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Impact of E2SSB 5160 upon the Washington Residential Landlord Tenant Act

Posted by Quinn Posner | Jun 10, 2021 | 0 Comments

As most of you are no doubt aware, Governor Inslee signed Engrossed Second Substitute Senate Bill 5160 (E2SSB 5160) on April 22, 2021. This new law makes substantial changes to Washington landlord/tenant as detailed below and ends the moratorium on June 30, 2021. Below you will find the major changes that impact your daily activities as landlords, but in no way describe every single change. Please consult your attorney for more specifics and how they may apply to your tenancies.

Essentially, E2SSB 5160 adds a host of tenant protections. Sadly, the legislature did not see fit to be as kind to landlords. These changes are:

  • For tenants that failed to pay rent that became due between March 1, 2020, and six months following the expiration of the moratorium, a landlord may not engage in the following:
    • Charge late fees
    • Report the nonpayment to a prospective landlord;
    • May not report any filing of an unlawful detainer;
    • May not take adverse action for new tenant applications for nonpayment of rent.
  • Landlords may not consider a tenant's medical status, including COVID, on a permanent basis;
  • Landlords may not ask about medical conditions aside from what is permitted in a reasonable accommodation request; and
  • Violation of the above subjects the landlord to substantial financial penalties.

E2SSB 5160 also changes the course of the nonpayment unlawful detainer process by requiring repayment plans and extends the Eviction Resolution Program. This process is very specific and requires specific forms.

  • For rent accrued and unpaid between March 1, 2020, and six months following the end of the moratorium (currently scheduled for the end of 2021), a landlord must offer the tenant a reasonable repayment plan with monthly payments that do not exceed 1/3 of the normal monthly rent, does not require the first payment for a period of at least 30 days after the plan was offered, is for rent only (no late fees, attorney fees, etc), allows for payments from any source of income, and does not contain certain conditional provisions;
  • The landlord also must proceed Eviction Resolution Program prior to the filing of any unlawful detainer. If the tenant accepts the repayment plan, but later defaults, the landlord may either apply for reimbursement from the landlord mitigation program OR proceed to the unlawful detainer subject to the Eviction Resolution Program, but not both. The ERP contained within E2SSB 5160 is a very detailed process which requires certain notices be served in an attempt to negotiate a repayment plan with the assistance of the local Dispute Resolution Center. These notices must adhere to a specific timeline. At the time the ERP notice is served, a landlord may also serve the 14 day notice to pay or vacate. It is anticipated that the ERP process will take a minimum of 14-28 days. As you can see, the ERP, in combination with the repayment plan requirement, adds additional time before a summons and complaint for unlawful detainer may be filed. Keep in mind that the repayment plan component is not required after six months elapses from the expiration of the moratorium. At that stage, a landlord will only be required to satisfy the ERP.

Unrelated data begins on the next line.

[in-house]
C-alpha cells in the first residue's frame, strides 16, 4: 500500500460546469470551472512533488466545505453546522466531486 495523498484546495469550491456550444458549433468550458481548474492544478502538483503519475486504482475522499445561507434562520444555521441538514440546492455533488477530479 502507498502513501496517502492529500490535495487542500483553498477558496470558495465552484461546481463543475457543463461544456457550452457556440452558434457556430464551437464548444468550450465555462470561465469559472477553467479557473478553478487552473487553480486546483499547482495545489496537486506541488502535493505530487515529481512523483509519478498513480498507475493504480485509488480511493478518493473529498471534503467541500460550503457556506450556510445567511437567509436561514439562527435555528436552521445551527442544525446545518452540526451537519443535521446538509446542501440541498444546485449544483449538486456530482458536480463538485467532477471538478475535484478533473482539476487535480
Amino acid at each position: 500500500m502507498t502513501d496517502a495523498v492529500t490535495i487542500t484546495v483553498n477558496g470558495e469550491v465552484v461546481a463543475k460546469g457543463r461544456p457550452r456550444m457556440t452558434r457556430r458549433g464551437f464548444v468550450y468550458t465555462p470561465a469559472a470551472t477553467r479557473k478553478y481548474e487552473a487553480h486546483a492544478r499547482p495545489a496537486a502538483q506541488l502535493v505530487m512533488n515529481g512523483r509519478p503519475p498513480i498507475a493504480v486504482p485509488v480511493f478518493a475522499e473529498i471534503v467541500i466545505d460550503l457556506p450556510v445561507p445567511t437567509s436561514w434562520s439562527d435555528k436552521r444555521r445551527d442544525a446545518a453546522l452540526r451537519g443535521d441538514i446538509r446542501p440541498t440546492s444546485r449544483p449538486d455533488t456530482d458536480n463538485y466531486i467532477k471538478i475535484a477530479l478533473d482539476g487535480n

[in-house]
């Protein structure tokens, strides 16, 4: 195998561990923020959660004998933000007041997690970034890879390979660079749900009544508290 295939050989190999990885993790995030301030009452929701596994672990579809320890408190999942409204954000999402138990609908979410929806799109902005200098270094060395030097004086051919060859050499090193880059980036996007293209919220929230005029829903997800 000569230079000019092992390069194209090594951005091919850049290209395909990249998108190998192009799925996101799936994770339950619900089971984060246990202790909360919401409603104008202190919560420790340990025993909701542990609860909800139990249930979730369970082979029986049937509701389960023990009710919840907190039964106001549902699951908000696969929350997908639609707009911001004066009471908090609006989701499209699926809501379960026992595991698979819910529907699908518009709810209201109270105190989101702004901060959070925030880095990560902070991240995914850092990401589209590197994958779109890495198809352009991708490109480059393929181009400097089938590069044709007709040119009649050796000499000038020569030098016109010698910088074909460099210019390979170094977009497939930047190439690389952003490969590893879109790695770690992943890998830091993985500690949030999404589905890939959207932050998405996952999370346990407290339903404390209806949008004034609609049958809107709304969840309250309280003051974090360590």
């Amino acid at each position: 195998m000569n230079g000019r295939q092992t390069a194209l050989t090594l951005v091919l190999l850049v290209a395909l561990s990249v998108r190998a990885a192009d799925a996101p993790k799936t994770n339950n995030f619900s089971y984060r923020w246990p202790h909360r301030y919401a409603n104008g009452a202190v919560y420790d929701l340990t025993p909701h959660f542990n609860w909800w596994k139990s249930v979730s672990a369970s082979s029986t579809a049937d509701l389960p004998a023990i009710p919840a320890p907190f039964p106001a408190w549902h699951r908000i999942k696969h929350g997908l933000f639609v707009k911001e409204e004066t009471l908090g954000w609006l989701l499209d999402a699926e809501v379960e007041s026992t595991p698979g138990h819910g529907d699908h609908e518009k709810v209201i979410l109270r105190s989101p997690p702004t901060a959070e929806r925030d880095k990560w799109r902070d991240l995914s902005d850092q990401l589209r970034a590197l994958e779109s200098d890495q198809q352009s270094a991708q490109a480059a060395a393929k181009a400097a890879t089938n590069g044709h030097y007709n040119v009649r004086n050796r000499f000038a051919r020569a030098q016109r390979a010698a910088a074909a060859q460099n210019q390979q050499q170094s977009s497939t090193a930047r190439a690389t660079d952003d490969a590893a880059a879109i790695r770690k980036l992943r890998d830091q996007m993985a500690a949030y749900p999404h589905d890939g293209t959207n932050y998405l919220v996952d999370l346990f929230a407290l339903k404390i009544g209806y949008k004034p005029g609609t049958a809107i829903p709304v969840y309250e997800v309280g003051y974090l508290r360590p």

There have been a few changes to the Landlord Mitigation Fund as well:

  • The fund has been increased to $15,000.00 for rents owed between March 1, 2020 and six months after the expiration of the moratorium;
  • As noted above, if a tenant defaults on a repayment plan and termination of tenancy has not occurred, a landlord may apply to the Landlord Mitigation Fund for up to $15,000.00 in unpaid rents from the same period; If the landlord issues a 14 day notice to pay or vacate, and the tenant vacates, the landlord is not eligible for reimbursement from the fund; and
  • If the landlord accepts the funds, it may not collect any remaining balance.

Right to Counsel:

  • E2SSB 5160 provides for court appointed counsel for indigent tenants facing eviction.

14 Day Notice to Pay or Vacate:

  • Please be aware that this required language for the 14 Day Notice to Pay of Vacate has been amended. It is imperative that you discontinue your current forms and come into compliance with the new language;
  • When a 14 Day Notice to Pay or Vacate is served, a copy of the notice must be provided to the local Dispute Resolution Center (DRC) which is encouraged to contact the local housing justice project. It is a defense to an eviction if the landlord does provide a copy of the notice to the local DRC.

As noted, these are the major changes to your day to day activities as a landlord. There are additional changes to RCW 59.18 and we recommend familiarizing yourself with these requirements by reading the final bill which can be found here by scrolling down and clicking Session Law under Available Documents:

We at NW Landlord Solutions continue to work tirelessly to inform you of many of the changes that have taken place during this last legislative session. That includes an analysis of HB 1236 which will be coming soon. As always, we remain available to you for any needs you may have as clients and friends of NW Landlord Solutions.

This above analysis in no way forms a tenant-client relationship between the reader and NW Landlord Solutions.

About the Author

Quinn Posner

Location: Vancouver, Washington Phone: 360-524-4767 Fax: 360.326.1913 As a former Clark County Deputy Prosecuting Attorney and in-house insurance defense attorney for a large international insurance company, litigation is my passion. That is why I have chosen personal injury and eviction law to focus my practice on.


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